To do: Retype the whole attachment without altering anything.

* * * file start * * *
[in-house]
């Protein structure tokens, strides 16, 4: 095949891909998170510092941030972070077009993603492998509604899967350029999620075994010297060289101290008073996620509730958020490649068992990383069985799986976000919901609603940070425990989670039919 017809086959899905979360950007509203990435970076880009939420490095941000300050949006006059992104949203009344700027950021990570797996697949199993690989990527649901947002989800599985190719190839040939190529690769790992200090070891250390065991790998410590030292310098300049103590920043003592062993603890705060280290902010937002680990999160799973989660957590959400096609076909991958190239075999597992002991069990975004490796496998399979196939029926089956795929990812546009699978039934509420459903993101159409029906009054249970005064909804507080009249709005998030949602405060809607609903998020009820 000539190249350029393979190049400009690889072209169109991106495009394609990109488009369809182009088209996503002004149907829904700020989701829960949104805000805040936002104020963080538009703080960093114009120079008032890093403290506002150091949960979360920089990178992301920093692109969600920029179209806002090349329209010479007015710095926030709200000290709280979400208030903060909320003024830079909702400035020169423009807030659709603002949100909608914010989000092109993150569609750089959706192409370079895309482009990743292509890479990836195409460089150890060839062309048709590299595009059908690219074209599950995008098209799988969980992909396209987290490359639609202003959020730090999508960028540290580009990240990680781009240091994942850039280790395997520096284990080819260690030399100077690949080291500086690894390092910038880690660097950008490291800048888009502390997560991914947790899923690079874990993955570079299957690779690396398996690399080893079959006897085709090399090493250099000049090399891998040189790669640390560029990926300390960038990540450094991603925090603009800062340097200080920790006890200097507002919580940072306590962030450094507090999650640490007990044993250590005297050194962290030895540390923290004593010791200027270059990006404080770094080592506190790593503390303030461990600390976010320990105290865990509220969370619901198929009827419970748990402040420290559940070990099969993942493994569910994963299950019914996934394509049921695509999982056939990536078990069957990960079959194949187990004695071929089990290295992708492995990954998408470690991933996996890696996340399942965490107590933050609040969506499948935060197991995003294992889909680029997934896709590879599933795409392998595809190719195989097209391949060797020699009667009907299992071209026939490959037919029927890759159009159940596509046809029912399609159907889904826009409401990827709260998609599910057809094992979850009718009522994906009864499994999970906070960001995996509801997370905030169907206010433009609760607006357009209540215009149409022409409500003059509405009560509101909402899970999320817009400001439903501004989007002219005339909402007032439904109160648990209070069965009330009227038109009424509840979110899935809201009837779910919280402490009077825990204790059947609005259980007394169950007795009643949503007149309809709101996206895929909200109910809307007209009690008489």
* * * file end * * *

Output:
[in-house]
């Protein structure tokens, strides 16, 4: 095949891909998170510092941030972070077009993603492998509604899967350029999620075994010297060289101290008073996620509730958020490649068992990383069985799986976000919901609603940070425990989670039919 017809086959899905979360950007509203990435970076880009939420490095941000300050949006006059992104949203009344700027950021990570797996697949199993690989990527649901947002989800599985190719190839040939190529690769790992200090070891250390065991790998410590030292310098300049103590920043003592062993603890705060280290902010937002680990999160799973989660957590959400096609076909991958190239075999597992002991069990975004490796496998399979196939029926089956795929990812546009699978039934509420459903993101159409029906009054249970005064909804507080009249709005998030949602405060809607609903998020009820 000539190249350029393979190049400009690889072209169109991106495009394609990109488009369809182009088209996503002004149907829904700020989701829960949104805000805040936002104020963080538009703080960093114009120079008032890093403290506002150091949960979360920089990178992301920093692109969600920029179209806002090349329209010479007015710095926030709200000290709280979400208030903060909320003024830079909702400035020169423009807030659709603002949100909608914010989000092109993150569609750089959706192409370079895309482009990743292509890479990836195409460089150890060839062309048709590299595009059908690219074209599950995008098209799988969980992909396209987290490359639609202003959020730090999508960028540290580009990240990680781009240091994942850039280790395997520096284990080819260690030399100077690949080291500086690894390092910038880690660097950008490291800048888009502390997560991914947790899923690079874990993955570079299957690779690396398996690399080893079959006897085709090399090493250099000049090399891998040189790669640390560029990926300390960038990540450094991603925090603009800062340097200080920790006890200097507002919580940072306590962030450094507090999650640490007990044993250590005297050194962290030895540390923290004593010791200027270059990006404080770094080592506190790593503390303030461990600390976010320990105290865990509220969370619901198929009827419970748990402040420290559940070990099969993942493994569910994963299950019914996934394509049921695509999982056939990536078990069957990960079959194949187990004695071929089990290295992708492995990954998408470690991933996996890696996340399942965490107590933050609040969506499948935060197991995003294992889909680029997934896709590879599933795409392998595809190719195989097209391949060797020699009667009907299992071209026939490959037919029927890759159009159940596509046809029912399609159907889904826009409401990827709260998609599910057809094992979850009718009522994906009864499994999970906070960001995996509801997370905030169907206010433009609760607006357009209540215009149409022409409500003059509405009560509101909402899970999320817009400001439903501004989007002219005339909402007032439904109160648990209070069965009330009227038109009424509840979110899935809201009837779910919280402490009077825990204790059947609005259980007394169950007795009643949503007149309809709101996206895929909200109910809307007209009690008489």